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  • Rights: The University of Waikato
    Published 21 November 2007 Referencing Hub media

    Julie Walton from New Zealand's Malaghan Institute of Medical Research explains how you can use a patient's own cells to power an immune response to the cancerous cells.

    This clip was produced in conjunction with NZBio.


    Julie Walton, Malaghan Institute of Medical Research

    This trial is particularly important for New Zealand, because melanoma actually has the highest incidence in the world in New Zealand and a lot of people that do contract melanoma may eventually die from it particularly at the later stage. We are hoping eventually to have a clinical therapy available for patients in New Zealand.

    At the moment a lot of off-the-shelf drugs don’t necessarily work for all people, and that may be because it’s missing some of the epitopes; they may be new; they may just not be targeted by the drugs that we have at the moment.

    For this project we are making vaccines for patients from their own tumours and from their own blood cells. Basically we are activating their immune system in the lab and then giving it back to the patient, which produces an immune response, which is able to fight the cancer .

    That vaccine is made from their own peripheral blood cells, just their normal blood cells. We grow those for a while and we are able to differentiate them into different types of cells. We produce something called a dendritic cell . They are basically sentinels of the immune system. Once we have the dendritic cells in culture, we can then take the tumour which we receive at the time of biopsy, and we irradiate that, so we kill it, and then we feed the tumour back to the dendritic cells and the dendritic cells will then start expressing the tumour antigens on their surface. So they are basically primed to recognise the tumour cells. And we are able to give that back to a patient; we only have to give very small numbers of dendritic cells to the patients. Then those go to the lymph nodes and initiate an immune response. So it’s the immune response from the T-cells , which actually stimulates the cancer-fighting ability in the body.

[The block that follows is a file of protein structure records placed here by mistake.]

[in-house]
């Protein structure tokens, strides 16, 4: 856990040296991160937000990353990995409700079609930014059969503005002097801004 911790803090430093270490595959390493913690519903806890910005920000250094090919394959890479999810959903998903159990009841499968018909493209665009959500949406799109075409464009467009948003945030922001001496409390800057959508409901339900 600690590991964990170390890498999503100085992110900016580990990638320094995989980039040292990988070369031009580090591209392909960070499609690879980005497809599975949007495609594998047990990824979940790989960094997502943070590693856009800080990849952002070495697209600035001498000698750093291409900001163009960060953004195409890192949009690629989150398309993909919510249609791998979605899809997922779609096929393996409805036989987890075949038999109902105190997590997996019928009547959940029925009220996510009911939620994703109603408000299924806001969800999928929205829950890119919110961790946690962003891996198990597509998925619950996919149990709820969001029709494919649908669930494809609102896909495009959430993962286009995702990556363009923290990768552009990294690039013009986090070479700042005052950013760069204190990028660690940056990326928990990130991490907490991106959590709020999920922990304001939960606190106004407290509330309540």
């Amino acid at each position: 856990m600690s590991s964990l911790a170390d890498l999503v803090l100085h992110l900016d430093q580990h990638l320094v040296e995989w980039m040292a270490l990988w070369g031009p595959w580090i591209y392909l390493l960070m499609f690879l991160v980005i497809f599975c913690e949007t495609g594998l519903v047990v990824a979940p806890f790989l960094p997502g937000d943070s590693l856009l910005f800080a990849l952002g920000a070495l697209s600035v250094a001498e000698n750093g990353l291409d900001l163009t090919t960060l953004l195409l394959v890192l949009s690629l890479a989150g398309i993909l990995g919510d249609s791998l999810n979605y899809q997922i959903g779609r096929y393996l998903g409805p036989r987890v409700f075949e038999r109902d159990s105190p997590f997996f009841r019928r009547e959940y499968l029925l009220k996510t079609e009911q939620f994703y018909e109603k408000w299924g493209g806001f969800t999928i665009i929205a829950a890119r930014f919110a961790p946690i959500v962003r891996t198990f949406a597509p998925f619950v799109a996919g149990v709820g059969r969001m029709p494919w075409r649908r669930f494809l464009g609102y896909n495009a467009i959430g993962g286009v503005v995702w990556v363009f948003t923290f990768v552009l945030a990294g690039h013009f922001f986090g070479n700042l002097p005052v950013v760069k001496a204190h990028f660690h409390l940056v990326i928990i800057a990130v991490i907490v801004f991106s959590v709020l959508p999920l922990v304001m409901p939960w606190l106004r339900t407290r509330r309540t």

The actual vaccine itself takes approximately two weeks to make, so it’s quite a labour intensive programme. But the benefits, or the potential benefits, are very high.

    With the role I have here at the Malaghan Institute - because I’m helping with the clinical trial work - we actually get to work with patients. And that really is very exciting. We get to see people that are not well; they don’t have many options. And then we offer them something that may work for them.

    At a clinical trial level, you can’t necessarily promise that everything is going to be perfect, but you can certainly give them the option. And that’s the most exciting really, is seeing people, and hopefully having a lot of recoveries.

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